Jo Tinsley explores untamed Jura in France
Jo Tinsley’s passion for slow travel, long rambles and sea swimming has sent her all over the globe. This summer, she road-tripped through Jura, a relatively unknown region in France, discovering remote lakes, medieval villages and thriving wildlife.
The Jura Mountains are a 360km arc of sub-alpine hills stretching along the French-Swiss border. It’s a truly untamed landscape, more rounded than the rugged Alps but wilder, its dense forests home to lynx, boar and deer. It’s a region overlooked by tourists: an off-the-beaten-track corner of France, even for the French.
St Pancras, early morning. One moment I’m balancing my passport on top of a takeaway coffee and shuffling through security, the next squinting into a soft grey morning in France. Hazy clouds hang low over striped farmland and plumes of dust billows around a tractor beneath the slow revolutions of wind turbines. By lunchtime, my partner and I have picked up a car from Lyon and I’m dropping croissant crumbs on a map of Jura, the little-known region we’re setting out to explore. As slow adventures go, this one has got off to a speedy start.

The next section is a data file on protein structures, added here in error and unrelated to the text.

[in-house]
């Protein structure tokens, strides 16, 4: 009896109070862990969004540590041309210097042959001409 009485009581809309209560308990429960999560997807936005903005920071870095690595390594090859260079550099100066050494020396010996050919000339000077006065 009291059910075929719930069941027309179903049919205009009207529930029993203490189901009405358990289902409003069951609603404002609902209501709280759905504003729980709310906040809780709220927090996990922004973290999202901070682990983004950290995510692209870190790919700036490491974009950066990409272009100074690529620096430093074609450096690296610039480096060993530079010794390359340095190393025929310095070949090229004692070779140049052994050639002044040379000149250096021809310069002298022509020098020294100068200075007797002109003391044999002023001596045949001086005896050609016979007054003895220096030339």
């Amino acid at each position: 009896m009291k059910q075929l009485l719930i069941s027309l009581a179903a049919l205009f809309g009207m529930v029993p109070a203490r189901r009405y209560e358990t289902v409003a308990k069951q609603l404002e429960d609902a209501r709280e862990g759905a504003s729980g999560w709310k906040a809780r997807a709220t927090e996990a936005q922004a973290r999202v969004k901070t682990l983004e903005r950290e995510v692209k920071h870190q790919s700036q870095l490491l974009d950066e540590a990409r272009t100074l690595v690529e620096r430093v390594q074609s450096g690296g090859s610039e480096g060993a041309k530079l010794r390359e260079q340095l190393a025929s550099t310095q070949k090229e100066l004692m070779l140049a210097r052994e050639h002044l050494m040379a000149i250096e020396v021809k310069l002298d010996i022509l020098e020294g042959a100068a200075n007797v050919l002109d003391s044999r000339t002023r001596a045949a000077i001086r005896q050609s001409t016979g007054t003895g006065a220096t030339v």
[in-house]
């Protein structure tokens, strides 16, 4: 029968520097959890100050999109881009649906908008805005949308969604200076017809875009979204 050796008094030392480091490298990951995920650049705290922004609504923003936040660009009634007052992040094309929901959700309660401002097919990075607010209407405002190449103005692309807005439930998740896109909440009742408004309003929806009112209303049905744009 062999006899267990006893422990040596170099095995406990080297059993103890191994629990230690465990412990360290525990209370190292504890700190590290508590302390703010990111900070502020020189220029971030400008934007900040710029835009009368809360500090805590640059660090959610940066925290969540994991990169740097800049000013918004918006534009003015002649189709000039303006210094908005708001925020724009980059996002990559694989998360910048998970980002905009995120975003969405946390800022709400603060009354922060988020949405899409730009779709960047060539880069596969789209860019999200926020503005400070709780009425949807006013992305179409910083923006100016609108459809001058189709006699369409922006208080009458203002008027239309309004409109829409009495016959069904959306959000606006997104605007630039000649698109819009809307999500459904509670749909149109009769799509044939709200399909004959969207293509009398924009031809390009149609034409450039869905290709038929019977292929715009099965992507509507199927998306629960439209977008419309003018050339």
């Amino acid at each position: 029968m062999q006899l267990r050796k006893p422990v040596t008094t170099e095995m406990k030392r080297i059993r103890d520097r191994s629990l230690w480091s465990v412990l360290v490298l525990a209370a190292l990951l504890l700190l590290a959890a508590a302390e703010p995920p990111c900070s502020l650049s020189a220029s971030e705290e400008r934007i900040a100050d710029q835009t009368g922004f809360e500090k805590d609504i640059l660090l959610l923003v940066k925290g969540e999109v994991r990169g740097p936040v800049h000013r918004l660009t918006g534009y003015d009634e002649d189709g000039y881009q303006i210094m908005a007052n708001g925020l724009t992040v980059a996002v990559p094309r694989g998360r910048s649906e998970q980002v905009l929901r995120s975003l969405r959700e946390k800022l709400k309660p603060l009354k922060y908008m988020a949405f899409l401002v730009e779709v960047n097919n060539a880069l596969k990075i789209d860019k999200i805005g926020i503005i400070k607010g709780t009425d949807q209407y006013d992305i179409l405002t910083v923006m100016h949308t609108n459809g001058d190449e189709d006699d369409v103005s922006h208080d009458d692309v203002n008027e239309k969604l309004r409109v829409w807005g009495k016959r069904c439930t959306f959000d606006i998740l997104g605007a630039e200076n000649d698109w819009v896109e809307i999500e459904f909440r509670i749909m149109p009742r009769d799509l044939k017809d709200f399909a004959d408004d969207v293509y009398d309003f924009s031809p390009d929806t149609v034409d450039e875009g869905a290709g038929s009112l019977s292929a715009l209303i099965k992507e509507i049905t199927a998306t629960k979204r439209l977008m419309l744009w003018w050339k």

We arrive at La Ferme de Marie-Eugénie, in Saône-et-Loire on the western edge of the region. Owner Marie-Eugénie is beaming as she greets us, ushering us into the half-timbered barn where a vast wooden table is set for eight. “It’s all about le table [d’hôte],” she says. “People of all ages and from all places gather to share a meal. It’s different every time but it always works.”
We take a pre-dinner stroll to the nearby lake and find it’s brimming with life. There are tiny green frogs around the pool’s edges and hoof prints suggest wild boar are regulars, but I’m most excited to see tunnels of grass that suggest an aquatic mammal has slid into the water. Scanning the lake’s surface for the tell-tale ‘V’ of an otter we catch sight of a coypu – a breed of South American rodent that escaped France’s fur farms in the 30s – which swims over to nibble on some water lilies.